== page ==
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December 23, 2019
Disposing of waste plastics has become a major problem for the world, as it continues to pile up in landfills and pollute our oceans. However, a breakthrough discovery has offered a way to recycle this material.
Since the turn of the century, India has been using plastic in the building and repairing of roads. They use a process in which workers add shredded plastic to hot stones to form a thin primer layer. They then add this combination to bitumen, creating a very strong bond. Other engineers have picked up this tactic and started businesses that follow this method. Overall, this process of melting plastic to create a viscous liquid has proven very beneficial.
However, we can’t ignore the fact that plastic is a non-biodegradable material and burning it creates environmental pollution. This factor leads many people to consider, are there advantages of using plastic to make roads? Or does the environmental pollution outweigh the benefits? We cover the pros and cons below.
Plastic roads mainly use plastic bags, cups, and bottles collected from garbage dumps as the main ingredient for its asphalt. To put this in perspective, CNN reports that “every ton of asphalt contains approximately 20,000 single-use plastic bottles or around 70,000 single-use plastic bags.” When combined with hot bitumen, the plastic melts to make an oily coating, and the professionals can lay the mixture on the road just like normal asphalt. The addition of the plastic improves the binding and bonding of the mixture, making it more durable and resistant to cracking. It improves the resistance to rainwater and stagnation in addition to boosting the load capacity the asphalt can withstand. The increasing of boosting all these properties means less asphalt crack repair, pothole filling, and overall maintenance of roads or parking lots. This is a huge cost saving for local municipalities, business, and homeowners that use this new product.
The pros of using plastics in roads and parking lots counterbalance the cons, however, they still exist. As we first mentioned, the fumes that come from burning plastic are a form of environmental pollution. There is also a fear that the toxins within the plastic will begin to leach with the first rain. Leaching is the separating of the bonding materials within the asphalt when it gets wet. Detractors fear that once rainwater hits, toxic materials will seep into the groundwater and pollute the environment. Additionally, breathing the fumes of hot asphalt are a health hazard, and the addition of plastics does not improve this. When chlorine is present in the plastic, heating it has the potential to release toxic HCL gas that makes workers sick. However, once the asphalt cools though, that danger is gone.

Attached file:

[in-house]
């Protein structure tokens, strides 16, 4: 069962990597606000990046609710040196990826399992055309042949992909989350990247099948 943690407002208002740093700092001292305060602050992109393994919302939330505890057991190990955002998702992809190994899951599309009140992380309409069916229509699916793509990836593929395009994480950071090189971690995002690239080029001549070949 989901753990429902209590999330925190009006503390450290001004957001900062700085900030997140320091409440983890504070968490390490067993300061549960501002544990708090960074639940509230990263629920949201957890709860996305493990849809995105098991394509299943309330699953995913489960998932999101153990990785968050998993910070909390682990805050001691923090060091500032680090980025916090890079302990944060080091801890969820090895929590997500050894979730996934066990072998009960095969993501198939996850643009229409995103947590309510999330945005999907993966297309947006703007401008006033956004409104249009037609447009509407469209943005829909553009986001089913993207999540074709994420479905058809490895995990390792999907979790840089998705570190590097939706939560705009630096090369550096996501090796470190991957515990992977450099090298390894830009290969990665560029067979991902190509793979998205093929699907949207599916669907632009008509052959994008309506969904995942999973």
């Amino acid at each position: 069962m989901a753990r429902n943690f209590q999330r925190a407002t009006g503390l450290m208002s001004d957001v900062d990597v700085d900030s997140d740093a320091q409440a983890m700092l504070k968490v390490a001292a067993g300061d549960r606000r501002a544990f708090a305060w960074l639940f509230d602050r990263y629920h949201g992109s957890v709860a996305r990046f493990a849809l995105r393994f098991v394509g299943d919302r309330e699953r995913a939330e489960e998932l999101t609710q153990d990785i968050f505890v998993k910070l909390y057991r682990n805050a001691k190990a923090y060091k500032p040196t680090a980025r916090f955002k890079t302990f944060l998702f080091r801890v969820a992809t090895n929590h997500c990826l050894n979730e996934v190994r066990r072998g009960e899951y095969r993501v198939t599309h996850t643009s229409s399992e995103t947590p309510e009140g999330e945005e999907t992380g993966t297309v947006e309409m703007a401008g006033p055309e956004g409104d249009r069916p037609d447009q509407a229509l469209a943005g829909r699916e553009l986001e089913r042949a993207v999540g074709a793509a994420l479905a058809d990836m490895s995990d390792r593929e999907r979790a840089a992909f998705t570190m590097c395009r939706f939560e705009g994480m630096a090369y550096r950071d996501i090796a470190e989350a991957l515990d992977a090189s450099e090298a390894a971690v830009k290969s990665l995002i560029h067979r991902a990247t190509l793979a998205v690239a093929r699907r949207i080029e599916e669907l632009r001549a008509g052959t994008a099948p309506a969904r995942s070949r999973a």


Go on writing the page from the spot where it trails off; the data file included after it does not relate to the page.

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January 10, 2020
December 09, 2019
Is it possible to use asphalt in the winter? The short answer is yes, but there’s a catch. Cold patch asphalt is usable in the winter to fill some pot holes in an emergency. If paving with hot asphalt is the goal, however, it’s better to wait for the spring and summer months. For it to perform at its best, asphalt needs to remain at a consistently high temperature. That’s increasingly more difficult to do on frozen ground with below freezing temperatures.
November 25, 2019
Having to repave or resurface an asphalt driveway or parking lot is an expense that most people don’t save for. Doing either one of those is a sizable expense that you can avoid if you follow some basic asphalt maintenance tips. Stay ahead of damage and wear by setting up a maintenance schedule so your pavement lasts longer. Doing a few small things regularly will squeeze many extra years out of your driveway—and save you money. If you don’t have the proper asphalt repair products needed to do this work, there are professionals available to do the work for you. For larger jobs, that might be the best course of action.